Pen Ink: Spilled Ink and a Father’s Day Story

John Skoyles writes the column “Pen and Ink” and is a professor, a poet, and author of the memoir, Secret Frequencies: A New York Education.

I’m sure that many of the ink-stained wretches who frequent this site have colorful stories to tell about their encounters with the luminous fluid. Here are a few of mine.


My friend broke up with his girlfriend. She cried the day she moved out of their apartment, to return to her parents. Her things were packed to be shipped. My friend took them to the post office when it started to drizzle. He ran back and forth from the car to the PO, carrying box after box. Only after he got all ten inside did he notice that she had addressed them with a fountain pen he had given her in happier days, using bright turquoise ink…

Each letter had washed away, leaving streaks that he said resembled mascara running together with tears. He brought the boxes back, which she took as an omen that they shouldn’t split up, and days of painful conversation ensued. He ended the tale by recommending waterproof ink.


Our history teacher in high school loved to write on the board with colored chalk. His diagrams of the lineage of English kings were worthy of a museum. He marked our papers with pens filled with assorted inks. These, too, looked like treasure maps of rough terrains, with copper arrows dashing hither and yon, pointing to saffron yellow marginalia.

One day a student asked about the pen he used to write a letter while we took an exam. He made the most of the opportunity to address the class, holding up what he told us was a Montblanc, and very expensive. He pronounced the name in French, with great reverence, yet it didn’t sound at all distinguished the way he said it, but more like two honks from a goose. The next day he brought in his collection of Pelikans, Sailors, Lamys, and garish Italian pens that dazzled. From his attaché case, he set out six squat bottles, showing us how to plug in a cartridge, fill a converter, and suck up ink with a piston. Sunlight from the window illuminated each glass container like the tempting cathedral-like array of liquor bottles in a tavern.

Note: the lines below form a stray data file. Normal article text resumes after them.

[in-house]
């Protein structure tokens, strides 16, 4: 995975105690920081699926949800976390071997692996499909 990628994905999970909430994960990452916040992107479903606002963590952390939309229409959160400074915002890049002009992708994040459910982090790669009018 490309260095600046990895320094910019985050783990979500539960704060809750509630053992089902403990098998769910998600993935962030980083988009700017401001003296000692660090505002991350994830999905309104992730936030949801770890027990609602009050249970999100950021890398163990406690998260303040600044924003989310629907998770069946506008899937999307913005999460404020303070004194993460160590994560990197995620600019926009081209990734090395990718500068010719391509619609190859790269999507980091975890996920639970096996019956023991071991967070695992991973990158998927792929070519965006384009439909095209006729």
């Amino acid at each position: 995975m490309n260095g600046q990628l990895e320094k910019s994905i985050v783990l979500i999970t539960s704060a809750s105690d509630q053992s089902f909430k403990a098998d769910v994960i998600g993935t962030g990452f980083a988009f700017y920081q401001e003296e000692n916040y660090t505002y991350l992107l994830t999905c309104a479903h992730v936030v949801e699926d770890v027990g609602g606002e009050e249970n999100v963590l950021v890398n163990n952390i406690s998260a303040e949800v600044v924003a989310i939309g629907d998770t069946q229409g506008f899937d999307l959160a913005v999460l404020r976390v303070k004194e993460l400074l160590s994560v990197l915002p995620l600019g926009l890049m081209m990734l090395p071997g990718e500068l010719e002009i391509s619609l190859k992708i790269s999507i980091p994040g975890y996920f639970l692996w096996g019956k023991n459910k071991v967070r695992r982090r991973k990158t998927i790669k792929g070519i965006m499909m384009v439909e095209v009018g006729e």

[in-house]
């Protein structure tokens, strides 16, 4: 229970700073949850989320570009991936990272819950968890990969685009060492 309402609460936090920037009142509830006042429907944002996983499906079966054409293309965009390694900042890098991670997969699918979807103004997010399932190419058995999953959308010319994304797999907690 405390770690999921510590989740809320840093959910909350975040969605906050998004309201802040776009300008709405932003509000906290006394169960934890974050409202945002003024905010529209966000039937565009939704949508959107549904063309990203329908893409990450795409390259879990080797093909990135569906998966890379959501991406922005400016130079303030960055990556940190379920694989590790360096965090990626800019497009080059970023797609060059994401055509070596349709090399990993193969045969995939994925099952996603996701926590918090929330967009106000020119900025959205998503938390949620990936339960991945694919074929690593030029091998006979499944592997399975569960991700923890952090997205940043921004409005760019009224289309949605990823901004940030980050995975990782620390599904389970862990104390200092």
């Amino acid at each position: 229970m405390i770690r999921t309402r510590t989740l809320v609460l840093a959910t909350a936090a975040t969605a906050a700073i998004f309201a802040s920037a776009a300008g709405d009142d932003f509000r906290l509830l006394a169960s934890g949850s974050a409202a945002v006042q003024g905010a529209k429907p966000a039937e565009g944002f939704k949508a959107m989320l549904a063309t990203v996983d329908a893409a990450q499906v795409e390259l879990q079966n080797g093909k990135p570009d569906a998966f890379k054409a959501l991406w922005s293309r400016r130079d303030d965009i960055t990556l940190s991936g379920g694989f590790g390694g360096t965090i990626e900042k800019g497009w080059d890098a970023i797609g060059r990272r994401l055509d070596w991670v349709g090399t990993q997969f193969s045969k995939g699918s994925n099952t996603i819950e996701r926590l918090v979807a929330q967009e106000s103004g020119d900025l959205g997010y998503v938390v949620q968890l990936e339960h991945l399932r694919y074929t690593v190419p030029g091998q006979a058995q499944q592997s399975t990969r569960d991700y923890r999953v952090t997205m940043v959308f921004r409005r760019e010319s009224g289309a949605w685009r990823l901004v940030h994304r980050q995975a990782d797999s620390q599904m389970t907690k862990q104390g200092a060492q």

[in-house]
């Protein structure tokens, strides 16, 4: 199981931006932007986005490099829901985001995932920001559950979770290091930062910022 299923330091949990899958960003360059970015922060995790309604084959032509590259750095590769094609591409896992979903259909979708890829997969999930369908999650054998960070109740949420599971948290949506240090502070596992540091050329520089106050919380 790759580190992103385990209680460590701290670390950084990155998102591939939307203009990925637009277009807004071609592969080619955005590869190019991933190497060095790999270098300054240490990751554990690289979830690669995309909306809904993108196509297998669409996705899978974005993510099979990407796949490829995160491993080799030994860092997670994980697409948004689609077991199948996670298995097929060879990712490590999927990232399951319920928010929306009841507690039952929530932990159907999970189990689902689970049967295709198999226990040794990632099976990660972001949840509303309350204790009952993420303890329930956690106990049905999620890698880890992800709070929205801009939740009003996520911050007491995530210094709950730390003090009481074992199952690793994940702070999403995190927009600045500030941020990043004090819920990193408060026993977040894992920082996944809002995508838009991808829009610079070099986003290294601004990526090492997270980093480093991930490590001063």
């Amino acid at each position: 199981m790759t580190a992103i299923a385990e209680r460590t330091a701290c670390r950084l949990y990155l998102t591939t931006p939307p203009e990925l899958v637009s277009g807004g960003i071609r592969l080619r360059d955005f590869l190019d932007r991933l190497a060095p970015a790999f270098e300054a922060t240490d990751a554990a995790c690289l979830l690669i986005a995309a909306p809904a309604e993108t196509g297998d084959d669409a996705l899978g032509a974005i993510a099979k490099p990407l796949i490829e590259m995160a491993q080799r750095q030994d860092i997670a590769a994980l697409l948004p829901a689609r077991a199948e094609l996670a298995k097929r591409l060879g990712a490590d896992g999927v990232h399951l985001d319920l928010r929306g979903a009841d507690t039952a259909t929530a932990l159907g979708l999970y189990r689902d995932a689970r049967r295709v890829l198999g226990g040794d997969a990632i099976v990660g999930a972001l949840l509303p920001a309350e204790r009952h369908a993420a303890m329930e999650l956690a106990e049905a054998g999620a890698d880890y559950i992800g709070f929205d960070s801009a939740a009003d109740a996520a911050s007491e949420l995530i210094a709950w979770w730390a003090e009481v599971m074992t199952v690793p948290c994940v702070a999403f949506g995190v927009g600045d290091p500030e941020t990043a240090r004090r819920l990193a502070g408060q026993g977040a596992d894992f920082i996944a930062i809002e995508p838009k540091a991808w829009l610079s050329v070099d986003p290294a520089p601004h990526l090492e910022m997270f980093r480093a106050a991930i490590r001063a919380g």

He was relishing his display when one of the golden Italians rolled off his desk and crashed to the floor. He knelt quickly and somberly, as to a fallen comrade.

It was cracked, and a bit of him cracked with it. His hands shook as he continued his demonstration, and he tipped over a green bottle. He wiped up the puddle with a rag from the blackboard ledge, but the spill flummoxed him even more and another pen rolled away which he caught mid-air. He knocked a bottle of red ink, caught another recalcitrant Italian, and by the end of the presentation the ink had transferred not only to his fingers and sleeves, but to his cheeks and forehead from his wiping sweat from his face. We stared at our teacher who had suddenly become one of his drawings, a man festooned with so much spilled ink you could almost read him.


When I was a teenager I wanted to buy my father a tie for Father’s Day. And not just any tie, but a good tie, from a good men’s store on Fifth Avenue in New York where we lived. I went to Rogers Peet. The salesmen ignored me. I couldn’t blame them. I was an unlikely customer, wearing a beat-up army jacket, jeans and sneakers and, as it was raining, my long hair was plastered to my head and neck. I saw the prices, yes, they were steep, but after all it was Father’s Day, so I would splurge. I held a red tie, and made an imitation knot. It looked beautiful and genteel, but as I handled it further, I saw that my fingers were also red. How could this happen? How could ties of this quality lose their dye simply because my fingers were a bit wet from the storm? I held another tie, a darker red, and another, but by now I was doubtful that I wanted to pay a high price for such poor quality. I left. Outside, I saw that the pen I had in my jacket had somehow leaked. And it had leaked its red ink onto my hands. The stain had nothing to do with the ties. But now it had everything to do with them. And in those days, there was no Ink Nix. You had to wear the red badge, the scarlet letter, for days, and so did the ties…

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